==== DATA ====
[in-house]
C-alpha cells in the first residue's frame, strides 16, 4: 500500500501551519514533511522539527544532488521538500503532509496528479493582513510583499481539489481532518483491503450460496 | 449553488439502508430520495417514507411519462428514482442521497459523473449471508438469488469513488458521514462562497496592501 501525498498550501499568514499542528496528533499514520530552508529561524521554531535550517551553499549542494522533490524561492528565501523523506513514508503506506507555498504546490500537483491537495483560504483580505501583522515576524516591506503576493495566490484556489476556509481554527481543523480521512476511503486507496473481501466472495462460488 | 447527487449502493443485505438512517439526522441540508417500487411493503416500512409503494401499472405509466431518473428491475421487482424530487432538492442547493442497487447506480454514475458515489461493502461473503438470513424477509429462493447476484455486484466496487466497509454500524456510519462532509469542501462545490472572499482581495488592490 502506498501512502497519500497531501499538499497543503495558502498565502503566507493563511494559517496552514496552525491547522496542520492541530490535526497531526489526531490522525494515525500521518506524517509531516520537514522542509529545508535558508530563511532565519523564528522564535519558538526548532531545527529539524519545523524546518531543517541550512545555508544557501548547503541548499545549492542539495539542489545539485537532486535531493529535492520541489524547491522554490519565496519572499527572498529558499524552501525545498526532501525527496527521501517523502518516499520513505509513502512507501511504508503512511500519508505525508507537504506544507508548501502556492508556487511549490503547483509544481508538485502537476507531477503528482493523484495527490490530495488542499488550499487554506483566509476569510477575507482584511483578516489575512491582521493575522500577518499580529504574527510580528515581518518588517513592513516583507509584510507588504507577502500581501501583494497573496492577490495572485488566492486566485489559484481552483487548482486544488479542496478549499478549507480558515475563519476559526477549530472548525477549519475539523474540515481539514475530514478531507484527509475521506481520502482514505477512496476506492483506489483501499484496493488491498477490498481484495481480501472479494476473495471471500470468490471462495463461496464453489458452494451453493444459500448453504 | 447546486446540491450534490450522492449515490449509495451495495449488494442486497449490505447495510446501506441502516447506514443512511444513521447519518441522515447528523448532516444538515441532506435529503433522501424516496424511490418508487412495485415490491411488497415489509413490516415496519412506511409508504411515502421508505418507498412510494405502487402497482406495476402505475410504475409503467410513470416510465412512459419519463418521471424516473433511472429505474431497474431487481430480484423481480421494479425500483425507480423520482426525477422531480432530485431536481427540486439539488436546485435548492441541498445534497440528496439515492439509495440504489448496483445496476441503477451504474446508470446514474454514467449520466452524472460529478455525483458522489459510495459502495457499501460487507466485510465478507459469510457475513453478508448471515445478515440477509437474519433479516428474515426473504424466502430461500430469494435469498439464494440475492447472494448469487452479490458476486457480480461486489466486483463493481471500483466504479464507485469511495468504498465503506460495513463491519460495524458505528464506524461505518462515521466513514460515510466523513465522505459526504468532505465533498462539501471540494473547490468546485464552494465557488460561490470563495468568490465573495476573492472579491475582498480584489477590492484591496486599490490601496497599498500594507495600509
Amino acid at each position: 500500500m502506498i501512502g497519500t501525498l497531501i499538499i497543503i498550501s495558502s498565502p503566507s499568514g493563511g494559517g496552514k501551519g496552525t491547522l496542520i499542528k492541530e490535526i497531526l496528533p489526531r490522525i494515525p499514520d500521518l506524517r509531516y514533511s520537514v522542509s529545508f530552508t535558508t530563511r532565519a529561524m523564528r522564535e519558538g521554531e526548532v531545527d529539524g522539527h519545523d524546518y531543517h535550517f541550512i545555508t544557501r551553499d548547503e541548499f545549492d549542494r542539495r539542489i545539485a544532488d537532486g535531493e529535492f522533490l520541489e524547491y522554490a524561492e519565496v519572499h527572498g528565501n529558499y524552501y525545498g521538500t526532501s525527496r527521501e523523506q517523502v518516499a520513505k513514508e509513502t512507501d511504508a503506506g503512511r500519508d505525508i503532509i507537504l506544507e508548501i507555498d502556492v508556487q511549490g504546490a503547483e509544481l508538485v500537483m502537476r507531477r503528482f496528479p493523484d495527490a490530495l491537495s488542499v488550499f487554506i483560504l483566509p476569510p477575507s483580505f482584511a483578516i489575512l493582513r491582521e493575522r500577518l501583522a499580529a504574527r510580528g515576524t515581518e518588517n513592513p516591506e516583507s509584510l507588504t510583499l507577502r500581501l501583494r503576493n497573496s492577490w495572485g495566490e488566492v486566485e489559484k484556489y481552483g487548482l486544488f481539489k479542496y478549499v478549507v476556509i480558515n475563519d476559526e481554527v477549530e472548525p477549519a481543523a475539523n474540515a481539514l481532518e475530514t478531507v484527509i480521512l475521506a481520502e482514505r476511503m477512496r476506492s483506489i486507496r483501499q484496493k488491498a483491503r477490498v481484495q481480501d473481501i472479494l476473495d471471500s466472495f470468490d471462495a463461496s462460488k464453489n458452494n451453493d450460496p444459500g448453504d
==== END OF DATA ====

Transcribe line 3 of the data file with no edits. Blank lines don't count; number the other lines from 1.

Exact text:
Amino acid at each position: 500500500m502506498i501512502g497519500t501525498l497531501i499538499i497543503i498550501s495558502s498565502p503566507s499568514g493563511g494559517g496552514k501551519g496552525t491547522l496542520i499542528k492541530e490535526i497531526l496528533p489526531r490522525i494515525p499514520d500521518l506524517r509531516y514533511s520537514v522542509s529545508f530552508t535558508t530563511r532565519a529561524m523564528r522564535e519558538g521554531e526548532v531545527d529539524g522539527h519545523d524546518y531543517h535550517f541550512i545555508t544557501r551553499d548547503e541548499f545549492d549542494r542539495r539542489i545539485a544532488d537532486g535531493e529535492f522533490l520541489e524547491y522554490a524561492e519565496v519572499h527572498g528565501n529558499y524552501y525545498g521538500t526532501s525527496r527521501e523523506q517523502v518516499a520513505k513514508e509513502t512507501d511504508a503506506g503512511r500519508d505525508i503532509i507537504l506544507e508548501i507555498d502556492v508556487q511549490g504546490a503547483e509544481l508538485v500537483m502537476r507531477r503528482f496528479p493523484d495527490a490530495l491537495s488542499v488550499f487554506i483560504l483566509p476569510p477575507s483580505f482584511a483578516i489575512l493582513r491582521e493575522r500577518l501583522a499580529a504574527r510580528g515576524t515581518e518588517n513592513p516591506e516583507s509584510l507588504t510583499l507577502r500581501l501583494r503576493n497573496s492577490w495572485g495566490e488566492v486566485e489559484k484556489y481552483g487548482l486544488f481539489k479542496y478549499v478549507v476556509i480558515n475563519d476559526e481554527v477549530e472548525p477549519a481543523a475539523n474540515a481539514l481532518e475530514t478531507v484527509i480521512l475521506a481520502e482514505r476511503m477512496r476506492s483506489i486507496r483501499q484496493k488491498a483491503r477490498v481484495q481480501d473481501i472479494l476473495d471471500s466472495f470468490d471462495a463461496s462460488k464453489n458452494n451453493d450460496p444459500g448453504d